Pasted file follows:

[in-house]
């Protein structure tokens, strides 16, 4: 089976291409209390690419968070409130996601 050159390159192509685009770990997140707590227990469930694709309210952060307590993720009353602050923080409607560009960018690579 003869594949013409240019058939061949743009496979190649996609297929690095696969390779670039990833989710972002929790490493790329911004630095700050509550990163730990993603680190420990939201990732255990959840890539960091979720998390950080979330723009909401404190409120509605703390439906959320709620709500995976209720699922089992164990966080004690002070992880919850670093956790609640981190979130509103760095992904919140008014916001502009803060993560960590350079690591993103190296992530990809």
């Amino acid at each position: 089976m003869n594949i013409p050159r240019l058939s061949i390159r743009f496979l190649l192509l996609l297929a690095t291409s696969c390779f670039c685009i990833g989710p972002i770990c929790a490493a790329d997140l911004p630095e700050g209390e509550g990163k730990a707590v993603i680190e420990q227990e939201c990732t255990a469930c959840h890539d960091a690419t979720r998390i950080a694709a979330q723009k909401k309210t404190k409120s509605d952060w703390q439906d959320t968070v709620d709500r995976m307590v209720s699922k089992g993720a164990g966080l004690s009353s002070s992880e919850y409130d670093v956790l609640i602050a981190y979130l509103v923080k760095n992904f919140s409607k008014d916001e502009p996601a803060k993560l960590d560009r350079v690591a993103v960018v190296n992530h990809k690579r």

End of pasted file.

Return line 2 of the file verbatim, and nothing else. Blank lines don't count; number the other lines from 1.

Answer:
């Protein structure tokens, strides 16, 4: 089976291409209390690419968070409130996601 050159390159192509685009770990997140707590227990469930694709309210952060307590993720009353602050923080409607560009960018690579 003869594949013409240019058939061949743009496979190649996609297929690095696969390779670039990833989710972002929790490493790329911004630095700050509550990163730990993603680190420990939201990732255990959840890539960091979720998390950080979330723009909401404190409120509605703390439906959320709620709500995976209720699922089992164990966080004690002070992880919850670093956790609640981190979130509103760095992904919140008014916001502009803060993560960590350079690591993103190296992530990809």